How to Make – Rum & Coke Beef Short Ribs
Any time Rum and Coca-Cola are involved together, you know you’re going to have a good time. This very causal, yet classic party drink accompanied me throughout my university days (it always reminds me of wild frat parties and sticky floors the morning after – thanks…FIJI Phi Gamma Deltas). Besides the adolescent debauchery that usually associates with this drink, what ultimately gives this drink its timelessness is its simplicity.
I’ve been meaning to experiment with slow-cooking beef short ribs for some time now, and have also heard chefs rave about the intrinsic magic between meat and Coke, so this recipe came as a natural marriage of the two ideas. To aid me in this culinary experimentation, I called on the camaraderie of fellow home chef, Jun Wu, of homemadeinhk.com. Jun and I slaved away in outdoor cooking challenges for an entire month in the Philippines while filming The Amazing Food Challenge on AFC, and nothing bonds better than shared hardship.
The idea of including rum in the recipe came both as a necessity as well as a fun tribute to the classic drink. The rum was a great way to deglaze the pan and add layers of flavour. Slow-roasted with plenty of patience and care, this dish will have your guests pledging their undying devotion to your cooking. And the best part is – you barely have to do any actual cooking, just let the oven do its job!
What you’ll need (feeds 6- 7 lucky individuals):
- 6 lbs of beef short rib (with bones attached)
- 1 litre of Coca-Cola
- 1.5 tbls of rum
- 2 tsp of oil (canola / vegetable)
- 1 onion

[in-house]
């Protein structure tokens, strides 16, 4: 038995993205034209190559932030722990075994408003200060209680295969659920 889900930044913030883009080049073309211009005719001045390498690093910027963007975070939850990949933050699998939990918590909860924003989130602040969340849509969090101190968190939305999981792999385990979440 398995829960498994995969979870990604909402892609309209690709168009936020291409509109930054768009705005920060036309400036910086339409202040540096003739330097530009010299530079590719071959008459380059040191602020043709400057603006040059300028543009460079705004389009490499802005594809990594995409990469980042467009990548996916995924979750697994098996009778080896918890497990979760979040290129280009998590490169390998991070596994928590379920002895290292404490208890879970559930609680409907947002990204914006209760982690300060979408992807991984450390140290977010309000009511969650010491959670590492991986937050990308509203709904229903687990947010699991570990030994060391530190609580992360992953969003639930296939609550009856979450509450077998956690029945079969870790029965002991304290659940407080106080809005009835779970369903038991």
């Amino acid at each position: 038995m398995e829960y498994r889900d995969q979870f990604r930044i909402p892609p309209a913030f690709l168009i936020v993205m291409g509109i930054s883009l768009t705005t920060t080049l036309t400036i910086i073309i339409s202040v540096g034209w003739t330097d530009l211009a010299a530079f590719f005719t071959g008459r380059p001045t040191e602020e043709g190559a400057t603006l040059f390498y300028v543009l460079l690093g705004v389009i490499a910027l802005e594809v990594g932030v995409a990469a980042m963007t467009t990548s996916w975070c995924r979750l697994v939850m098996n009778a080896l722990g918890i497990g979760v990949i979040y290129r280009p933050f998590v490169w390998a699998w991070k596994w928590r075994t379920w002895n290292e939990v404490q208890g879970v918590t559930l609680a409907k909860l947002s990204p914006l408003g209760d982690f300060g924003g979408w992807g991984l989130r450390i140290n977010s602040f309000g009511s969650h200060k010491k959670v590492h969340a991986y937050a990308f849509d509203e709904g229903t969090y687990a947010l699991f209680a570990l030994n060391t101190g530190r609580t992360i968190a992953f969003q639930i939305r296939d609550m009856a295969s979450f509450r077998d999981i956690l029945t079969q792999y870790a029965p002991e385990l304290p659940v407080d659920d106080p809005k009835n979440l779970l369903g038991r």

- 3 cloves garlic
- 2 carrots
- salt & pepper
- 1 tbls thyme
- 1 tbls rosemary
Prep Time: 15 minutes
Cook Time: 3 hours
Pre-heat oven to 190 degrees celsius.
Prep your meat – dust all sides of the beef short ribs with generous amounts of coarse salt and pepper. Just looking at the beautiful marbling on the meat makes me happy. All this fat and connective tissue will breakdown slowly and create amazing flavour and melt-in-the-mouth texture.
In a heavy bottomed pan, drizzle in a generous slug of cooking oil. On medium high heat, sizzle all sides of the ribs until you get a golden crust. I love using my 30cm Le Creuset Braiser pan for this task.
What a beauty! You will notice that the heat will start slowly shrinking the meat away from the bones.
(Below) This is the kind of golden colouring you want to achieve.
Lift the seared ribs out of the pan, and tumble in the roughly chopped carrots and onion. Saute the vegetables in the left over beef drippings.
Party time! Deglaze the pan with a shot of rum.
Now, stack the beef ribs back into the pan over the vegetables, and pour in the Coke. This all depends on how wide and deep your pan is, but a good guideline is to have about 2-3 inches of liquid in the pan. This allows enough moisture to penetrate the meat while it sits in this flavourful bath in the oven.
Clamp a lid on and carefully slide this feast into the pre-heated oven – careful, by this point, it could be very heavy!
Check the meat from time to time, and flip the meat so that all sides get some time in the Coke & Rum bath. This is a good time to adjust for seasoning – add more salt to balance out the sugariness of the Coke, and add in the thyme and rosemary.
(Below) what the ribs looked like after 2 hours of roasting – the connective tissues and fat are starting to breakdown and become super tender.
By this time, our golden retriever house guest was going wild with animalistic anticipation, turning on the pleading, irresistible “dog face” in full force.
(Below) The ribs after 3 hours slow-roasting in the oven – so tender the hefty, buttery morsels of meat fall right off the bones!
Carefully lift the super tender ribs out of the pan, and reduce the meaty juices into a gravy over low heat. You can also thicken the sauce slightly with a bit of flour. Drizzle over ribs and prepare for ecstasy
Voila! Bon Appetit!
Oooooh……give it to me, baby.
One happy dog – she’s just waiting for some ribs to fall from above!
Jun & I, proudly posing with our hefty dinner centrepiece. Enough already – let’s eat!